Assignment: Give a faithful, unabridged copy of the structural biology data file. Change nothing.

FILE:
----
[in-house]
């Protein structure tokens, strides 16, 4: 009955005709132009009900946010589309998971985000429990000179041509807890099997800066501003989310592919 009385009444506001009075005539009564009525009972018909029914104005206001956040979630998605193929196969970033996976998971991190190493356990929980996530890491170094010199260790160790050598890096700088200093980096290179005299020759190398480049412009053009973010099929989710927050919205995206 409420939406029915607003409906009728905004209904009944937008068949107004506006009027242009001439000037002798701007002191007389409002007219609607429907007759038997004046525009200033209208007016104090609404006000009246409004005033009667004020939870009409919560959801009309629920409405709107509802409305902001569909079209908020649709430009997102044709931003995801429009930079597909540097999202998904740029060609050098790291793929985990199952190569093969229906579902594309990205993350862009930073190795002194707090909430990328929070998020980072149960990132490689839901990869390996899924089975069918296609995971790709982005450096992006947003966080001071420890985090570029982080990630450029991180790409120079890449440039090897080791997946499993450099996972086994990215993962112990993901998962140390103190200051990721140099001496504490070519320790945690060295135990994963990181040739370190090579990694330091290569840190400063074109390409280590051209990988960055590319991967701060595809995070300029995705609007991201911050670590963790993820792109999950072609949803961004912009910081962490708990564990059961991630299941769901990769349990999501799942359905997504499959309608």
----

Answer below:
[in-house]
């Protein structure tokens, strides 16, 4: 009955005709132009009900946010589309998971985000429990000179041509807890099997800066501003989310592919 009385009444506001009075005539009564009525009972018909029914104005206001956040979630998605193929196969970033996976998971991190190493356990929980996530890491170094010199260790160790050598890096700088200093980096290179005299020759190398480049412009053009973010099929989710927050919205995206 409420939406029915607003409906009728905004209904009944937008068949107004506006009027242009001439000037002798701007002191007389409002007219609607429907007759038997004046525009200033209208007016104090609404006000009246409004005033009667004020939870009409919560959801009309629920409405709107509802409305902001569909079209908020649709430009997102044709931003995801429009930079597909540097999202998904740029060609050098790291793929985990199952190569093969229906579902594309990205993350862009930073190795002194707090909430990328929070998020980072149960990132490689839901990869390996899924089975069918296609995971790709982005450096992006947003966080001071420890985090570029982080990630450029991180790409120079890449440039090897080791997946499993450099996972086994990215993962112990993901998962140390103190200051990721140099001496504490070519320790945690060295135990994963990181040739370190090579990694330091290569840190400063074109390409280590051209990988960055590319991967701060595809995070300029995705609007991201911050670590963790993820792109999950072609949803961004912009910081962490708990564990059961991630299941769901990769349990999501799942359905997504499959309608």